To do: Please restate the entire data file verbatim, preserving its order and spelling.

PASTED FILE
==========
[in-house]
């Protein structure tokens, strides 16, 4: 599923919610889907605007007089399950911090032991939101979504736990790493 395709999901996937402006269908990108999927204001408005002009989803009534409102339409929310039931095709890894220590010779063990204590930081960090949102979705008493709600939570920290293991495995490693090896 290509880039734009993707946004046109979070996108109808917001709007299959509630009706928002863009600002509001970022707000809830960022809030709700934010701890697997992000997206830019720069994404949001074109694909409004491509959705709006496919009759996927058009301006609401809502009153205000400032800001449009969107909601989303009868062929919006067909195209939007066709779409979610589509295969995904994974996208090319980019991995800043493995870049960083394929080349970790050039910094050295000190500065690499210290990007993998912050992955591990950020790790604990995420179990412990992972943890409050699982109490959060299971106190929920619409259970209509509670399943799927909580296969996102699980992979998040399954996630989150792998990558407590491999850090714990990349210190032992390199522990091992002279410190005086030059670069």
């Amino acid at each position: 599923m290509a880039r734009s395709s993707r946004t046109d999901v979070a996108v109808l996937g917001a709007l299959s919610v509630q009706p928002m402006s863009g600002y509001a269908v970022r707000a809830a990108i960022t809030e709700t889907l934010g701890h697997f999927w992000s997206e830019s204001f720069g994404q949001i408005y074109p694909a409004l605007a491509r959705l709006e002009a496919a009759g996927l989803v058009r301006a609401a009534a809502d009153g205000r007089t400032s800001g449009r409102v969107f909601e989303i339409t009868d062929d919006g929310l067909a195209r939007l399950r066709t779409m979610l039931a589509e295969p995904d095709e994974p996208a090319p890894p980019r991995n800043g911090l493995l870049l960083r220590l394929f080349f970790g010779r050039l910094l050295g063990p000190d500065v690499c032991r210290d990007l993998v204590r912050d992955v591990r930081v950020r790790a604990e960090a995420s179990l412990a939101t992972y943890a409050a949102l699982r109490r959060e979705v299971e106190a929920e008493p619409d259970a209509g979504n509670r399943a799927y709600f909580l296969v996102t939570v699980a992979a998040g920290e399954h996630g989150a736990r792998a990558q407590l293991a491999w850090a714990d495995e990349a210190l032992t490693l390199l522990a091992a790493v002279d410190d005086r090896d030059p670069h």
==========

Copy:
[in-house]
């Protein structure tokens, strides 16, 4: 599923919610889907605007007089399950911090032991939101979504736990790493 395709999901996937402006269908990108999927204001408005002009989803009534409102339409929310039931095709890894220590010779063990204590930081960090949102979705008493709600939570920290293991495995490693090896 290509880039734009993707946004046109979070996108109808917001709007299959509630009706928002863009600002509001970022707000809830960022809030709700934010701890697997992000997206830019720069994404949001074109694909409004491509959705709006496919009759996927058009301006609401809502009153205000400032800001449009969107909601989303009868062929919006067909195209939007066709779409979610589509295969995904994974996208090319980019991995800043493995870049960083394929080349970790050039910094050295000190500065690499210290990007993998912050992955591990950020790790604990995420179990412990992972943890409050699982109490959060299971106190929920619409259970209509509670399943799927909580296969996102699980992979998040399954996630989150792998990558407590491999850090714990990349210190032992390199522990091992002279410190005086030059670069």
């Amino acid at each position: 599923m290509a880039r734009s395709s993707r946004t046109d999901v979070a996108v109808l996937g917001a709007l299959s919610v509630q009706p928002m402006s863009g600002y509001a269908v970022r707000a809830a990108i960022t809030e709700t889907l934010g701890h697997f999927w992000s997206e830019s204001f720069g994404q949001i408005y074109p694909a409004l605007a491509r959705l709006e002009a496919a009759g996927l989803v058009r301006a609401a009534a809502d009153g205000r007089t400032s800001g449009r409102v969107f909601e989303i339409t009868d062929d919006g929310l067909a195209r939007l399950r066709t779409m979610l039931a589509e295969p995904d095709e994974p996208a090319p890894p980019r991995n800043g911090l493995l870049l960083r220590l394929f080349f970790g010779r050039l910094l050295g063990p000190d500065v690499c032991r210290d990007l993998v204590r912050d992955v591990r930081v950020r790790a604990e960090a995420s179990l412990a939101t992972y943890a409050a949102l699982r109490r959060e979705v299971e106190a929920e008493p619409d259970a209509g979504n509670r399943a799927y709600f909580l296969v996102t939570v699980a992979a998040g920290e399954h996630g989150a736990r792998a990558q407590l293991a491999w850090a714990d495995e990349a210190l032992t490693l390199l522990a091992a790493v002279d410190d005086r090896d030059p670069h």